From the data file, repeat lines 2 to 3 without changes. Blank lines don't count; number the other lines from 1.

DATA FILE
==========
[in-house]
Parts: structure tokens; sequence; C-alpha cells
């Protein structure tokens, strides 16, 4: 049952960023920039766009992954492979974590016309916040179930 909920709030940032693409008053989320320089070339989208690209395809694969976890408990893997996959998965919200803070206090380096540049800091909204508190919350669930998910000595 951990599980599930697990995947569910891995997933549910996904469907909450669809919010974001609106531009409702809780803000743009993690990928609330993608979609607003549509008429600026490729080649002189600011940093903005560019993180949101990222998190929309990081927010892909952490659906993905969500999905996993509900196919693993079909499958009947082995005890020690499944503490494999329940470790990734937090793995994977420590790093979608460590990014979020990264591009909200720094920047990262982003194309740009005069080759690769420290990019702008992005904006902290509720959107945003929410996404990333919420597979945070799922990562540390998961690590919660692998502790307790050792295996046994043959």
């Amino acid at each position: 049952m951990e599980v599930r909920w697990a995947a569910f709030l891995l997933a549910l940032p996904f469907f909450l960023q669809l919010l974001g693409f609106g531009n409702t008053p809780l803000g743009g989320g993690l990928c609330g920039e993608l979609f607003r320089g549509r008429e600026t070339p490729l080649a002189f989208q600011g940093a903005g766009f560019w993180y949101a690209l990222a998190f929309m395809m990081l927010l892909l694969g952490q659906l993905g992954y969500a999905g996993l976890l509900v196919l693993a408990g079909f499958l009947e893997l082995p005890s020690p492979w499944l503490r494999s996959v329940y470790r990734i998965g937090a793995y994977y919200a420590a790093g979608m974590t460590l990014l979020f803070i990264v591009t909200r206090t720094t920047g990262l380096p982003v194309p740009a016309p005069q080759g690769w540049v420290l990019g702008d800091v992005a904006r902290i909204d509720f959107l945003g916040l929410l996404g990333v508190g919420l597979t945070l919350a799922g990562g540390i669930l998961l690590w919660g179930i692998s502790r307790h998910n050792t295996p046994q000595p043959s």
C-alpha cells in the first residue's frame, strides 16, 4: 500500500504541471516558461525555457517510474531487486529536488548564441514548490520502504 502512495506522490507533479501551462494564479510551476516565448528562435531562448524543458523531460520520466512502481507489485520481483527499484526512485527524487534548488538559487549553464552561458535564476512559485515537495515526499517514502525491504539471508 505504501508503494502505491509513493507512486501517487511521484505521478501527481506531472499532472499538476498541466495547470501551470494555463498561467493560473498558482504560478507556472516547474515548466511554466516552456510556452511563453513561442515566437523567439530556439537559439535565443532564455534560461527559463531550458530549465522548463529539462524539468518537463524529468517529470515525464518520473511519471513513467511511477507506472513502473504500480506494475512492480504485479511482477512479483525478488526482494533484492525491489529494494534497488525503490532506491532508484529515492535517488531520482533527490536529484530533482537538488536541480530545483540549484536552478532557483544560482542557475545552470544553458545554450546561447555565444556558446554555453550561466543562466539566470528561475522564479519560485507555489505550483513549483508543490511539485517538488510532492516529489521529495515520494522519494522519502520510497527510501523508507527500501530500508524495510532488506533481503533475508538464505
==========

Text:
Parts: structure tokens; sequence; C-alpha cells
């Protein structure tokens, strides 16, 4: 049952960023920039766009992954492979974590016309916040179930 909920709030940032693409008053989320320089070339989208690209395809694969976890408990893997996959998965919200803070206090380096540049800091909204508190919350669930998910000595 951990599980599930697990995947569910891995997933549910996904469907909450669809919010974001609106531009409702809780803000743009993690990928609330993608979609607003549509008429600026490729080649002189600011940093903005560019993180949101990222998190929309990081927010892909952490659906993905969500999905996993509900196919693993079909499958009947082995005890020690499944503490494999329940470790990734937090793995994977420590790093979608460590990014979020990264591009909200720094920047990262982003194309740009005069080759690769420290990019702008992005904006902290509720959107945003929410996404990333919420597979945070799922990562540390998961690590919660692998502790307790050792295996046994043959």